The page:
Charles Krauthammer Proposes An Energy Tax?

By Justin Gardner | Related entries in Barack, Economy, Energy, Money, Taxes

Well, yes and no, but it’s refreshing to see that Krauthammer wants to employ some price controls for gasoline. And that’s the bigger story in all of this…that a hard core fiscal conservative sees the need for a more reliable price for gas so the new generation of hybrids will be desirable in the market place.

From The Weekly Standard:

Today we are experiencing a unique moment. Oil prices are in a historic free fall from a peak of $147 a barrel to $39 today. In July, U.S. gasoline was selling for $4.11 a gallon. It now sells for $1.65. With $4 gas still fresh in our memories, the psychological impact of a tax that boosts the pump price to near $3 would be far less than at any point in decades. Indeed, an immediate $1 tax would still leave the price more than one-third below its July peak.

The rub, of course, is that this price drop is happening at a time of severe recession. Not only would the cash-strapped consumer rebel against a gas tax. The economic pitfalls would be enormous. At a time when overall consumer demand is shrinking, any tax would further drain the economy of disposable income, decreasing purchasing power just when consumer spending needs to be supported.

What to do? Something radically new. A net-zero gas tax. Not a freestanding gas tax but a swap that couples the tax with an equal payroll tax reduction. A two-part solution that yields the government no net increase in revenue and, more importantly–that is why this proposal is different from others–immediately renders the average gasoline consumer financially whole.

Here is how it works. The simultaneous enactment of two measures: A $1 increase in the federal gasoline tax–together with an immediate $14 a week reduction of the FICA tax. Indeed, that reduction in payroll tax should go into effect the preceding week, so that the upside of the swap (the cash from the payroll tax rebate) is in hand even before the downside (the tax) kicks in.

Something tells me that an idea like this could work, especially if Obama tells Americans what the consequences of cheap gas are and that this won’t be any cost to them.

Still, this could be spin as a new “tax” increase and my guess is that the Obama team wouldn’t want to wrestle with that any time soon. Which is unfortunate, but one of the realities we all have to deal with in sound bite culture.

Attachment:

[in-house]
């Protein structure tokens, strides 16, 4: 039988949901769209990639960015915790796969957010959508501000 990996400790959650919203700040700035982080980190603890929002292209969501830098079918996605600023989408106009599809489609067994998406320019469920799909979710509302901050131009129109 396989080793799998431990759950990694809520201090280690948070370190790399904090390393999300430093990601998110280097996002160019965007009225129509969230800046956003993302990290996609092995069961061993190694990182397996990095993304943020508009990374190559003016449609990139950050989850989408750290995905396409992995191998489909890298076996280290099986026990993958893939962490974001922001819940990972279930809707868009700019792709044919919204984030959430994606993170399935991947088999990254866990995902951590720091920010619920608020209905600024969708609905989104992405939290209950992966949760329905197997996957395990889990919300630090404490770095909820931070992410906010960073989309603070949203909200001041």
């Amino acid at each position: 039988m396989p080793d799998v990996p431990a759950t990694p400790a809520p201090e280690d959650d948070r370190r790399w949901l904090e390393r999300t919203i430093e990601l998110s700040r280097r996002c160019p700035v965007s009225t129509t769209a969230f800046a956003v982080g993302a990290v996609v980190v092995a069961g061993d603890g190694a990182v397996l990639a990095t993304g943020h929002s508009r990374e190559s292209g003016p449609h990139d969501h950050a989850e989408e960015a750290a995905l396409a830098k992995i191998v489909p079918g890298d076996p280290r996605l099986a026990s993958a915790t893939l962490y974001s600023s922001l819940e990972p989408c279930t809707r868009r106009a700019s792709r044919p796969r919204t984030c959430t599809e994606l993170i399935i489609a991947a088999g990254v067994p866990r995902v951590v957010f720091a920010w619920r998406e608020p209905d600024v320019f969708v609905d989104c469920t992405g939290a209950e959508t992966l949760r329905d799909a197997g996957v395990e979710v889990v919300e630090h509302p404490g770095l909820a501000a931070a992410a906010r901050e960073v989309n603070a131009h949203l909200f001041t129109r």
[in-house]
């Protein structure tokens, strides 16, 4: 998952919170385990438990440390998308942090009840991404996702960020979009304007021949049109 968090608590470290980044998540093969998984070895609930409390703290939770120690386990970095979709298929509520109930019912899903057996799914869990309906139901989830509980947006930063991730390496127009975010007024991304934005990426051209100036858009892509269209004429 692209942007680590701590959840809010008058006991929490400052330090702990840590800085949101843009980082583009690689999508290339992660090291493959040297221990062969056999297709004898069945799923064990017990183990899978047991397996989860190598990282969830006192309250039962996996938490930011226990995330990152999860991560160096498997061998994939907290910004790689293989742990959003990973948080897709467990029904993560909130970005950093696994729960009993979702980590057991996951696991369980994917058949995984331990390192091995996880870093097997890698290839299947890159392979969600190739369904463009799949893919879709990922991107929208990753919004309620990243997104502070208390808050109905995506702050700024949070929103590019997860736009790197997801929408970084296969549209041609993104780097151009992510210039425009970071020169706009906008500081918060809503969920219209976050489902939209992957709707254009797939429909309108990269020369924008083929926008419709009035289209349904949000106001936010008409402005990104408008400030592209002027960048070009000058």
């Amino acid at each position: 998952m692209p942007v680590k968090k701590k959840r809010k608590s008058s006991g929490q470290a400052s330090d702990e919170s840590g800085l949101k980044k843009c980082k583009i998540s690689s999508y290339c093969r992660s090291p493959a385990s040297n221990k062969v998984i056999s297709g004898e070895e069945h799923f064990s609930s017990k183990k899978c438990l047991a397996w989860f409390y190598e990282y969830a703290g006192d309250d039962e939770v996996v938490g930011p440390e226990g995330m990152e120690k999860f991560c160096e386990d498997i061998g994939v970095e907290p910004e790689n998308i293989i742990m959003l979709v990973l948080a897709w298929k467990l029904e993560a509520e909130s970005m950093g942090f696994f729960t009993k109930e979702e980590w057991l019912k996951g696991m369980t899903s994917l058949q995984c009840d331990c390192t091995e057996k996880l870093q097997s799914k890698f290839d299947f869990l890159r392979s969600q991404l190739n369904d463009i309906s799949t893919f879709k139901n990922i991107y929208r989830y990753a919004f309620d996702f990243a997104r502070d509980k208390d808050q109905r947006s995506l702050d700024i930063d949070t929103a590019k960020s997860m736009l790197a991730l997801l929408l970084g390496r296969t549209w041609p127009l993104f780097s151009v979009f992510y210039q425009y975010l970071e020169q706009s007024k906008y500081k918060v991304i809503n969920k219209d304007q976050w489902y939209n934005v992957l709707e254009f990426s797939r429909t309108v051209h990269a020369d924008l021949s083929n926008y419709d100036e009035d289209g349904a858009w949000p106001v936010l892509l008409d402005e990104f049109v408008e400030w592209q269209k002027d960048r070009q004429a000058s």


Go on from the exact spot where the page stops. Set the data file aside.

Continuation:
Thoughts?


This entry was posted on Monday, December 29th, 2008 and is filed under Barack, Economy, Energy, Money, Taxes. You can follow any responses to this entry through the RSS 2.0 feed. You can leave a response, or trackback from your own site.

5 Responses to “Charles Krauthammer Proposes An Energy Tax?”

  1. TerenceC Says:

    I actually mentioned this type of tax increase in a post several days ago. This is a perfect time to slap a nice tax on gasoline – nothing huge maybe .10 -.15c a gallon – for infrastructure projects. It will also act to keep the Fed’s on top of manipulation of the petroleum markets. It’s like being forced to eat your vegetables – you don’t necessarily like it, but it’s important to your long term health.

  2. David Says:

    Krauthammer proposed this swap a couple of times before, but I hope it gets some traction this time. I think it’s a great idea.

  3. wj Says:

    So don’t make it a “tax on gasoline.” Make it a “tariff on oil” and charge it when it enters the country — whether as crude oil or gasoline or anything else. Same effect, and the “buy American” types (conservatives and liberals alike) can’t object because taxing imports to protect domestic industries is what they are all about.

  4. Brian Krenz Says:

    Excellent idea. We should have been doing this for a long time.

  5. James Says:

    We have this exact kind of tax in British Columbia, Canada. I got a $200 tax rebate, but since I don’t drive, I kept it all.

    The federal Liberal party actually tried to introduce something similar nationally but were SKEWERED by the oil-patch owned mainstream media and subsequently lost the election. Unfortunately the modern day conservative party in Canada prefers to simply do nothing than to try introducing innovative ideas like this. Sadly, most voters heard “gas tax” and shut down their brains right there.

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